Posted at: 04/27/2014 6:43 PM
Updated at: 04/27/2014 11:42 PM
By: Rachel Spotts
News10NBC brought you an exclusive New York State Exposed back in February about the state quietly moving sex offenders into residential areas in without notifying the neighbors. Now, Senator Patrick Gallivan is taking action to assure it never happens again.
The state moved a dozen sex offenders into group homes after the Monroe Development Center closed back in December. They moved into areas across Western New York, and many residents were outraged that they were kept in the dark about what was happening.
Now, Senator Gallivan is proposing legislation that would require residents to be notified within 10 days before a sex offender is transferred from a state facility into a residential area.
“You can understand people’s concern if a sex offender is going to reside in their community,” said Senator Gallivan.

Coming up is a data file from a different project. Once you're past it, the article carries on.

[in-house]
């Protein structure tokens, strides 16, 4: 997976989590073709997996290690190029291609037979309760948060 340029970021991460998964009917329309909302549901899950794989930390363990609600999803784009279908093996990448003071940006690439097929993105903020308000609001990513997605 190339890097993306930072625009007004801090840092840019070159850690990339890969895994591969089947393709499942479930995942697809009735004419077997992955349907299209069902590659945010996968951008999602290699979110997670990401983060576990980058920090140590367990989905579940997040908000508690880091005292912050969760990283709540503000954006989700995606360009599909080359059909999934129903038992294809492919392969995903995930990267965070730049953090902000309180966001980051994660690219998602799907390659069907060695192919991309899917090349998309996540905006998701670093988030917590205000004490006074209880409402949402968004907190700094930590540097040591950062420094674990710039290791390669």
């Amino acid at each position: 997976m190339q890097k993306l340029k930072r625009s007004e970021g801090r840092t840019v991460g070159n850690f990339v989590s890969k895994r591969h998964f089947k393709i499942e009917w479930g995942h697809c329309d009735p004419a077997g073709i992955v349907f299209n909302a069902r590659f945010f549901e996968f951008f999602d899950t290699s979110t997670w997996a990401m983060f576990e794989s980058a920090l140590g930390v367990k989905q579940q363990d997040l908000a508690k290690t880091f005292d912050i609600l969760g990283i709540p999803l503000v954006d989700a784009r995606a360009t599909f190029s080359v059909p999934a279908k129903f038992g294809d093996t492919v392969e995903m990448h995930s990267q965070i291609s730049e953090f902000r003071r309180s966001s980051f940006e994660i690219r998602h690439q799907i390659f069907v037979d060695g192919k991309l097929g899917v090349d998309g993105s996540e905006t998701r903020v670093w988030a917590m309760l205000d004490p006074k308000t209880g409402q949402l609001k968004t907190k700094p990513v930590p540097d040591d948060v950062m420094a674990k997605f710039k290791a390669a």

He said the state’s decision to transfer sex offenders from a secure institution into residential neighborhoods is both wrong and dangerous, and that the state has an obligation to notify local leaders first.
Senator Gallivan said the goal is to give these communities enough time to address public concerns and take steps to ensure their safety.
“Once this became public, I had local elected officials reaching out to me and constituents reaching out to me. Some were concerned, and some were outraged by the apparent secrecy,” he said.
John Norris is one of those residents. He said the state moved a sex offender into his neighborhood without telling him.
“The scary part is you wake up, and you find out that this is going on in your community, next door, and you don’t even know about it. Then we have officials that do know because it wouldn’t happen in their community,” said Norris.
Senator Gallivan said News10NBC’s exclusive report on New York State exposed prompted him to take action.
“The fact that you guys looked into this, and brought it to the public’s attention, no doubt helped to accelerate people’s awareness. As lawmakers, we need to look at the laws and perhaps do something different,” said Gallivan.
The state legislature will be back in session on Monday morning, and Senator Gallivan will be in Albany to get support for his bill. He hopes to push it through in the coming months.